Tuesday, 12 January 2016

Is Theology Nit-picking?

Basil the Great thinks not:

Those who are idle in the pursuit of righteousness count theological terminology as secondary, together with attempts to search out the hidden meaning in this phrase or that syllable, but those conscious of the goal of our calling realize that we are to become like God, as far as this is possible for human nature. But we cannot become like God unless we have knowledge of Him, and without lessons there will be no knowledge. Instruction begins with the proper use of speech, and syllables and words are the elements of speech. Therefore to scrutinize syllables is not a superfluous task. Just because certain questions seem insignificant is no reason to ignore them. Hunting truth is no easy task; we must look everywhere for its tracks.

St Basil the Great, On the Holy Spirit, translated and with an introduction by David Anderson. Poplar Patristics Series 5 (Crestwood, NT: St Vladimir’s Seminary Press, 1980), 1.2, p. 16

Basil was referring specifically to the use of prepositions in the doxology, but I think what he says about the need to press our theology in service of the truth can be further extrapolated.


  1. Who could argue with someone with so great a beard as Basil - or indeed so great a name?

    You go right on ahead and pick those nits, dude. :)

    But don't be *too* surprised if not every good brother and sister in the Lord shares your enthusiasm for the finer points of theological terminology and syntax... though of course I do ;)

    I think that searching for truth (theological or otherwise) can be a little like toshing for treasure. You might have to wade through a lot of crap to get to a nugget of something valuable. But the wading (aka nit-picking) is a necessary if unappealing part of the process.

    That said, there are also other valuable endeavours within the fold of faith, such as simply being nice to people who you'd rather push into the sewer you've just been toshing in.

    1. Well, yes . . . there are other valuable endeavours. But that's not to say that theology is unimportant, and the impression I get from a lot of people is that it is.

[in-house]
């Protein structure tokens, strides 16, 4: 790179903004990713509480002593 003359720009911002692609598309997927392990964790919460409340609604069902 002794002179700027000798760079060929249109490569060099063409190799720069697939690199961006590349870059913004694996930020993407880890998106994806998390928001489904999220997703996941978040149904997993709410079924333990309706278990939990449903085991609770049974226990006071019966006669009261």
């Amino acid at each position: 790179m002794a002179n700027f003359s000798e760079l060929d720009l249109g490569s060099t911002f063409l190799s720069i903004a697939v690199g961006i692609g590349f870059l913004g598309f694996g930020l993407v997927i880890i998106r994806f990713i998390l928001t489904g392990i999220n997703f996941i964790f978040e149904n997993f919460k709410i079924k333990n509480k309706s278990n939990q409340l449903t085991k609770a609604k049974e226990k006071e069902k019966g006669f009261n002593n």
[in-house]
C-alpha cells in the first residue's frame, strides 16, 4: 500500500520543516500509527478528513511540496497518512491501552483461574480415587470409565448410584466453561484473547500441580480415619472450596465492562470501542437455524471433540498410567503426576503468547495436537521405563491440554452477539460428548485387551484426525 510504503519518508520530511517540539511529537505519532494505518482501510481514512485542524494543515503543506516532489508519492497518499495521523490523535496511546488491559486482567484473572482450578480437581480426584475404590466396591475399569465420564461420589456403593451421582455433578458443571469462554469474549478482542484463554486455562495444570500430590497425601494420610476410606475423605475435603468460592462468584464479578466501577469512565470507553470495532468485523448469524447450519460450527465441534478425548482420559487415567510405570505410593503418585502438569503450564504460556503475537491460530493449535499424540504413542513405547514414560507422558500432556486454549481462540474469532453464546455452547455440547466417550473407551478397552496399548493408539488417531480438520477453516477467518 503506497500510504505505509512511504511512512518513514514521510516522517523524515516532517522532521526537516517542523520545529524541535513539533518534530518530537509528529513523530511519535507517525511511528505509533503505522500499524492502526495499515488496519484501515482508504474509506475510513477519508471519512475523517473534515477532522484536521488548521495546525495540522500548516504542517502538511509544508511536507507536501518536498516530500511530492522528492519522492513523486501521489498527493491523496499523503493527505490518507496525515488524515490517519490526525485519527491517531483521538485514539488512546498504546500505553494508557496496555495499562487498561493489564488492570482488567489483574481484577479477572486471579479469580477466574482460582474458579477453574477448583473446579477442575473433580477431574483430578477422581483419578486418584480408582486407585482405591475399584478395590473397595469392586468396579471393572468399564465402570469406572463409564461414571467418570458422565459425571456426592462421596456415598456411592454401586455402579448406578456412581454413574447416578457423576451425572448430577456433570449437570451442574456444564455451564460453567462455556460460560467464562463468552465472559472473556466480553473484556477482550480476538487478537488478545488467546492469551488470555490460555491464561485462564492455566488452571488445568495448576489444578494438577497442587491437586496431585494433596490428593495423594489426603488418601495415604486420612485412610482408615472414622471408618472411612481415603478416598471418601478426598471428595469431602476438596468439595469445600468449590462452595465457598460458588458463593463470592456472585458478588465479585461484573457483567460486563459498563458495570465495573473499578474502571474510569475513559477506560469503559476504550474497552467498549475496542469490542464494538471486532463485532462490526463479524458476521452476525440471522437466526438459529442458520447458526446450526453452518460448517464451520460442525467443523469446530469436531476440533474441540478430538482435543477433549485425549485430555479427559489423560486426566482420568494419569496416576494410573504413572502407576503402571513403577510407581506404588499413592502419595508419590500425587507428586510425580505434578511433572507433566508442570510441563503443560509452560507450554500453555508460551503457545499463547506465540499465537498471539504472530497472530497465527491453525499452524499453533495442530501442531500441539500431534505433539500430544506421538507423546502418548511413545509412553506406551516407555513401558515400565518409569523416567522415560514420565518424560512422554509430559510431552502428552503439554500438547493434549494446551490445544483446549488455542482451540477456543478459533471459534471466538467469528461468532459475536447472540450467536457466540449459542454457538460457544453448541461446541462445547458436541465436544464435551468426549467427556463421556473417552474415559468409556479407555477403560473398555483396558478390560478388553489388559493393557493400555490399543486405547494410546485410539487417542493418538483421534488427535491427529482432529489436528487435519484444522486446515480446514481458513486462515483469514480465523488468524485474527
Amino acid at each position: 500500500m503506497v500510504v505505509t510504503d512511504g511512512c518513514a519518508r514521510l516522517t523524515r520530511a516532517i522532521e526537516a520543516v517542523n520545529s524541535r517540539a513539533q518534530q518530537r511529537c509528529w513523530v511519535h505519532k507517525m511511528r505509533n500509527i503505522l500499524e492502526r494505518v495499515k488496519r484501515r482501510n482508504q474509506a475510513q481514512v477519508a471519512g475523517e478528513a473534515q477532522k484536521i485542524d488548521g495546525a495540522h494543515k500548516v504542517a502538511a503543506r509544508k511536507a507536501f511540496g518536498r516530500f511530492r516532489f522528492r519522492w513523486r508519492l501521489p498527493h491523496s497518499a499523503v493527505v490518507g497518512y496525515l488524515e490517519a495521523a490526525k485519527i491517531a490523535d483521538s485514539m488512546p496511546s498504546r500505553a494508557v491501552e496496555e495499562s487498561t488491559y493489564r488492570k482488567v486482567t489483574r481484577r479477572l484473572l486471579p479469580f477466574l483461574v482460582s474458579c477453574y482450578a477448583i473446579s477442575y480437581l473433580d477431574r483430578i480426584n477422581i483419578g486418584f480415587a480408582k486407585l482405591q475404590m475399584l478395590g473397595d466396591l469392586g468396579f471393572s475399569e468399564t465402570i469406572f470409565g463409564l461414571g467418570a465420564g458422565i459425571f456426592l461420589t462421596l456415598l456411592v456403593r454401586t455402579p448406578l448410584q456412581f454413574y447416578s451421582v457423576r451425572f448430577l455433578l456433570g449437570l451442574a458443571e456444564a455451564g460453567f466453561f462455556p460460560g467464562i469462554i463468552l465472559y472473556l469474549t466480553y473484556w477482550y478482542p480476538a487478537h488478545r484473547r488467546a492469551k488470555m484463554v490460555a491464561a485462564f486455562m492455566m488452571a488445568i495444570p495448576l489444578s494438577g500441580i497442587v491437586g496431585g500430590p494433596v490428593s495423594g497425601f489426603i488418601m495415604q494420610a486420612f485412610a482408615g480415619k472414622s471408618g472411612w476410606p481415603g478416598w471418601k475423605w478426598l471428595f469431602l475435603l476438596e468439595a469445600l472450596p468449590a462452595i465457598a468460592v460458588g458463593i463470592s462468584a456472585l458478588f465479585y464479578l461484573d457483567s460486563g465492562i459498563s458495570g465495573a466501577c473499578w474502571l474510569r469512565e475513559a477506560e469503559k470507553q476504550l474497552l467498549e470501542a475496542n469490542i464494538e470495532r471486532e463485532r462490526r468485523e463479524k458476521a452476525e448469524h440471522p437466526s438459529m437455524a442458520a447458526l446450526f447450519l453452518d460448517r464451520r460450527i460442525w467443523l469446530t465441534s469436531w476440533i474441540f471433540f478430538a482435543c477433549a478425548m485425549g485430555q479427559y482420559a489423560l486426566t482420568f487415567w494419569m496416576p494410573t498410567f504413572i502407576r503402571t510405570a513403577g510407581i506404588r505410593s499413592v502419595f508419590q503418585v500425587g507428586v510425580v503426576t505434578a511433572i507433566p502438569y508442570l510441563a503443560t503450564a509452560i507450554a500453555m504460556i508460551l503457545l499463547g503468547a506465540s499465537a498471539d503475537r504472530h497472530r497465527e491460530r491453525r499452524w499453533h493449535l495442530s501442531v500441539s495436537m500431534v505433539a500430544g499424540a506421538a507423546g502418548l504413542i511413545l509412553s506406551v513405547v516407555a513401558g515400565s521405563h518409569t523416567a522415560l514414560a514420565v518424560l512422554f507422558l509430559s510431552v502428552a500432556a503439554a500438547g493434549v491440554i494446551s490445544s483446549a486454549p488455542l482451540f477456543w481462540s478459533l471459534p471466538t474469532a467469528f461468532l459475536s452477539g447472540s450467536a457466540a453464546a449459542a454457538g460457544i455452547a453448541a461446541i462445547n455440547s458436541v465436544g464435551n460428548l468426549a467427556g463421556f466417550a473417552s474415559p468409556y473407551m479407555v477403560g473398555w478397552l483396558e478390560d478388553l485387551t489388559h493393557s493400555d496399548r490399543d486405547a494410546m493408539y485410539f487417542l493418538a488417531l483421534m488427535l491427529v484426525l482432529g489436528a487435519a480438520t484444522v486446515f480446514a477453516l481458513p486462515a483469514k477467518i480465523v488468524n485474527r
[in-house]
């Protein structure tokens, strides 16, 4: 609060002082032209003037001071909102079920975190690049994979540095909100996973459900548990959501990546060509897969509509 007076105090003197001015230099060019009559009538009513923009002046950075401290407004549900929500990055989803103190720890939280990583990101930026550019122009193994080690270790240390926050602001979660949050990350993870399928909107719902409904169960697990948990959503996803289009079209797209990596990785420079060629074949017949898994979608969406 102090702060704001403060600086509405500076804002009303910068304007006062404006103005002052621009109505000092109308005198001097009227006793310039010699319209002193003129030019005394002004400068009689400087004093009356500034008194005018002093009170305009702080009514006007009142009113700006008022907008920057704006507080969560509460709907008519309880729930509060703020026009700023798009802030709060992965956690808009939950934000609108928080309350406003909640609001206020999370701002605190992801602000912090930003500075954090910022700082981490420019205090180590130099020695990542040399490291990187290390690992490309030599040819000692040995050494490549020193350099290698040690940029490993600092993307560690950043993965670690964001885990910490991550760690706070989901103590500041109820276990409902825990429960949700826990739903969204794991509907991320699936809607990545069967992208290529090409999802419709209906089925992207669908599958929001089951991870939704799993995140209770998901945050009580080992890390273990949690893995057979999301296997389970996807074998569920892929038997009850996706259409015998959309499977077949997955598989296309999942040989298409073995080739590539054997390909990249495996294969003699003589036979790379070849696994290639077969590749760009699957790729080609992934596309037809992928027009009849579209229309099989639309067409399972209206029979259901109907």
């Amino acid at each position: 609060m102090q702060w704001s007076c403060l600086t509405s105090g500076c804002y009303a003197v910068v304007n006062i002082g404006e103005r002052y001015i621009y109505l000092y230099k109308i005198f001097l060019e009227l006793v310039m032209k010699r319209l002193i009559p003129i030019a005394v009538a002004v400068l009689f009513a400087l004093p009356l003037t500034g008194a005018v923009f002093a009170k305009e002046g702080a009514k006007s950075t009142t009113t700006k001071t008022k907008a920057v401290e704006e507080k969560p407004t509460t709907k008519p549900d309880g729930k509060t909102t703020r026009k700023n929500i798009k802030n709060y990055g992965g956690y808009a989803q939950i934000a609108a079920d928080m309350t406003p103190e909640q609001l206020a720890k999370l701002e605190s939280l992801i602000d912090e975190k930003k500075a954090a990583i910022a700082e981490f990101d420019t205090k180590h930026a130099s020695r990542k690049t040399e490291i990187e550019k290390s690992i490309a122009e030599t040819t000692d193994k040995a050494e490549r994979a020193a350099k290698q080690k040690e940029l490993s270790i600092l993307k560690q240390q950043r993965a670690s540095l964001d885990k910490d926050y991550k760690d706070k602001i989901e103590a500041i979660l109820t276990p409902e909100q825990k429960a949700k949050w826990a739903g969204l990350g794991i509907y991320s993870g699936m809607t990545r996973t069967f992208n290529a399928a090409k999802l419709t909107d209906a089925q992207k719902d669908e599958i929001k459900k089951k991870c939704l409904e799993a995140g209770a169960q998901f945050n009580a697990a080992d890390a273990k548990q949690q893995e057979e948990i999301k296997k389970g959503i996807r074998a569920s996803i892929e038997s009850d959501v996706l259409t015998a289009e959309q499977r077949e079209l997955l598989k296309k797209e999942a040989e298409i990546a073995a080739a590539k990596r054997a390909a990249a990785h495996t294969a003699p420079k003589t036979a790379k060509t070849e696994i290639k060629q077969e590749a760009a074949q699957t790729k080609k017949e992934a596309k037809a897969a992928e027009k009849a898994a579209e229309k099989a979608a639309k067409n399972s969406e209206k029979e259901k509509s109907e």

2. No, it's not nit-picking to desire and seek Truth, but it does take a special kind of person to do it properly. It can end up being used as an excuse to elevate oneself, because by being 'right' I can say to myself that I'm better than others. Or it can turn into a thoroughly dry intellectualism that loses the threads of life and love and spirituality. Having said that, I have in latter years come to the conclusion that theology is *vital* and is too often overlooked by those who can't understand all the theological arguments (I phrased that politely, didn't I?). God gives us all different abilities and different desires, and this is supposed to be used to build one another up, not tear people down. My husband is like you: a theological truth-seeker, and since I have known him I have recognised my own arrogance in formerly rejecting the (sometimes minuscule) details of my faith, and have tried (am trying) to engage my intellect more when it comes to theology (and life in general). He has also learned from me to be more open to the spiritual aspects of our faith and to the unexplainable. I read books - and blogs - nowadays that I never would have before I met my husband. I find myself ignorant, and that's not a good state of affairs for someone with a God-given good brain.

    1. Can't - and won't! - disagree with any of that, Sandy. :)